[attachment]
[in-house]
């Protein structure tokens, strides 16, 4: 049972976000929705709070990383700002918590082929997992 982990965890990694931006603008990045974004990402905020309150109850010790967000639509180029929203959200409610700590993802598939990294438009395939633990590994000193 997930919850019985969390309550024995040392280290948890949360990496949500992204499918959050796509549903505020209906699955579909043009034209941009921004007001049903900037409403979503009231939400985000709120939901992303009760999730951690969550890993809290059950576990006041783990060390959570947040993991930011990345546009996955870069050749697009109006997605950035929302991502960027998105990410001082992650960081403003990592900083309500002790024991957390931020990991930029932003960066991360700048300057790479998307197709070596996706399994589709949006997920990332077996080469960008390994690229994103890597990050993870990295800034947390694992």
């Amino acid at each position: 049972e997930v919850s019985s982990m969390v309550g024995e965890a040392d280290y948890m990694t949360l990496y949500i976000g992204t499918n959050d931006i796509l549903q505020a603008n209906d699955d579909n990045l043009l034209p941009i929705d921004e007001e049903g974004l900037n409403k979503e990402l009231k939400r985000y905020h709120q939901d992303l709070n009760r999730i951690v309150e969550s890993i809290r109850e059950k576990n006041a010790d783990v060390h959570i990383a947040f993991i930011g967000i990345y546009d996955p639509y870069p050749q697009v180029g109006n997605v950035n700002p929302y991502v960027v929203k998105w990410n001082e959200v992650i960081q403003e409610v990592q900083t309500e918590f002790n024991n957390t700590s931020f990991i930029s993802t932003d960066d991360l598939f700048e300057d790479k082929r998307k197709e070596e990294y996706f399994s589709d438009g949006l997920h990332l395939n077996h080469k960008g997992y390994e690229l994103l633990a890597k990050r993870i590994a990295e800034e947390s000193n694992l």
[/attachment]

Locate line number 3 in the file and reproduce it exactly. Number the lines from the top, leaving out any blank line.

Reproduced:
């Amino acid at each position: 049972e997930v919850s019985s982990m969390v309550g024995e965890a040392d280290y948890m990694t949360l990496y949500i976000g992204t499918n959050d931006i796509l549903q505020a603008n209906d699955d579909n990045l043009l034209p941009i929705d921004e007001e049903g974004l900037n409403k979503e990402l009231k939400r985000y905020h709120q939901d992303l709070n009760r999730i951690v309150e969550s890993i809290r109850e059950k576990n006041a010790d783990v060390h959570i990383a947040f993991i930011g967000i990345y546009d996955p639509y870069p050749q697009v180029g109006n997605v950035n700002p929302y991502v960027v929203k998105w990410n001082e959200v992650i960081q403003e409610v990592q900083t309500e918590f002790n024991n957390t700590s931020f990991i930029s993802t932003d960066d991360l598939f700048e300057d790479k082929r998307k197709e070596e990294y996706f399994s589709d438009g949006l997920h990332l395939n077996h080469k960008g997992y390994e690229l994103l633990a890597k990050r993870i590994a990295e800034e947390s000193n694992l």